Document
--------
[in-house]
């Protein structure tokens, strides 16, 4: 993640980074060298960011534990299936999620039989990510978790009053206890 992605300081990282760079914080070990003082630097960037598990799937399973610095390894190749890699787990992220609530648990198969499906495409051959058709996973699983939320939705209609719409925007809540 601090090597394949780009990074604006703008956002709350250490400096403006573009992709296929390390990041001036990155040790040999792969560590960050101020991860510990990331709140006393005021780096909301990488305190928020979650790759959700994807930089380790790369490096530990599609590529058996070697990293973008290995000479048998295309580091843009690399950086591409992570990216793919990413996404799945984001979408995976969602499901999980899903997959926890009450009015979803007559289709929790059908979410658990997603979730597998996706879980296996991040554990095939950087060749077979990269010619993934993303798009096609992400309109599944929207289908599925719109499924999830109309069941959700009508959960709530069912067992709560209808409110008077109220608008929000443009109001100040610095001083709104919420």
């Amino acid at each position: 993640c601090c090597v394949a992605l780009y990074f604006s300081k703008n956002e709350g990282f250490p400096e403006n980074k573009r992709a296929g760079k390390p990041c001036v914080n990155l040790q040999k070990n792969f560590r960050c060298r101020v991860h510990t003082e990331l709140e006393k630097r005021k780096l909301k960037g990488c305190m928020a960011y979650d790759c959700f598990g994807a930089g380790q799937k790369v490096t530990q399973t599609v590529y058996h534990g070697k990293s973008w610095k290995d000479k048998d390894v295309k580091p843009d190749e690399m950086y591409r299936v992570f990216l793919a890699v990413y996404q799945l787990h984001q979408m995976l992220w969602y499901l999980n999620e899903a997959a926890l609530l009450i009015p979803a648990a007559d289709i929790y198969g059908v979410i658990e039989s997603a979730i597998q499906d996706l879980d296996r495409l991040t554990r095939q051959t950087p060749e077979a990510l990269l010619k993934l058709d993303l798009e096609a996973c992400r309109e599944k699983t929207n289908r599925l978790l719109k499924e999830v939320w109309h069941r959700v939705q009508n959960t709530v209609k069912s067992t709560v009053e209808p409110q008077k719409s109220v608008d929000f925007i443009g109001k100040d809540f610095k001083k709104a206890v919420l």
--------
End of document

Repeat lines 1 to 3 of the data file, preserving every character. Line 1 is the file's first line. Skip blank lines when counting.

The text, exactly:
[in-house]
């Protein structure tokens, strides 16, 4: 993640980074060298960011534990299936999620039989990510978790009053206890 992605300081990282760079914080070990003082630097960037598990799937399973610095390894190749890699787990992220609530648990198969499906495409051959058709996973699983939320939705209609719409925007809540 601090090597394949780009990074604006703008956002709350250490400096403006573009992709296929390390990041001036990155040790040999792969560590960050101020991860510990990331709140006393005021780096909301990488305190928020979650790759959700994807930089380790790369490096530990599609590529058996070697990293973008290995000479048998295309580091843009690399950086591409992570990216793919990413996404799945984001979408995976969602499901999980899903997959926890009450009015979803007559289709929790059908979410658990997603979730597998996706879980296996991040554990095939950087060749077979990269010619993934993303798009096609992400309109599944929207289908599925719109499924999830109309069941959700009508959960709530069912067992709560209808409110008077109220608008929000443009109001100040610095001083709104919420």
């Amino acid at each position: 993640c601090c090597v394949a992605l780009y990074f604006s300081k703008n956002e709350g990282f250490p400096e403006n980074k573009r992709a296929g760079k390390p990041c001036v914080n990155l040790q040999k070990n792969f560590r960050c060298r101020v991860h510990t003082e990331l709140e006393k630097r005021k780096l909301k960037g990488c305190m928020a960011y979650d790759c959700f598990g994807a930089g380790q799937k790369v490096t530990q399973t599609v590529y058996h534990g070697k990293s973008w610095k290995d000479k048998d390894v295309k580091p843009d190749e690399m950086y591409r299936v992570f990216l793919a890699v990413y996404q799945l787990h984001q979408m995976l992220w969602y499901l999980n999620e899903a997959a926890l609530l009450i009015p979803a648990a007559d289709i929790y198969g059908v979410i658990e039989s997603a979730i597998q499906d996706l879980d296996r495409l991040t554990r095939q051959t950087p060749e077979a990510l990269l010619k993934l058709d993303l798009e096609a996973c992400r309109e599944k699983t929207n289908r599925l978790l719109k499924e999830v939320w109309h069941r959700v939705q009508n959960t709530v209609k069912s067992t709560v009053e209808p409110q008077k719409s109220v608008d929000f925007i443009g109001k100040d809540f610095k001083k709104a206890v919420l």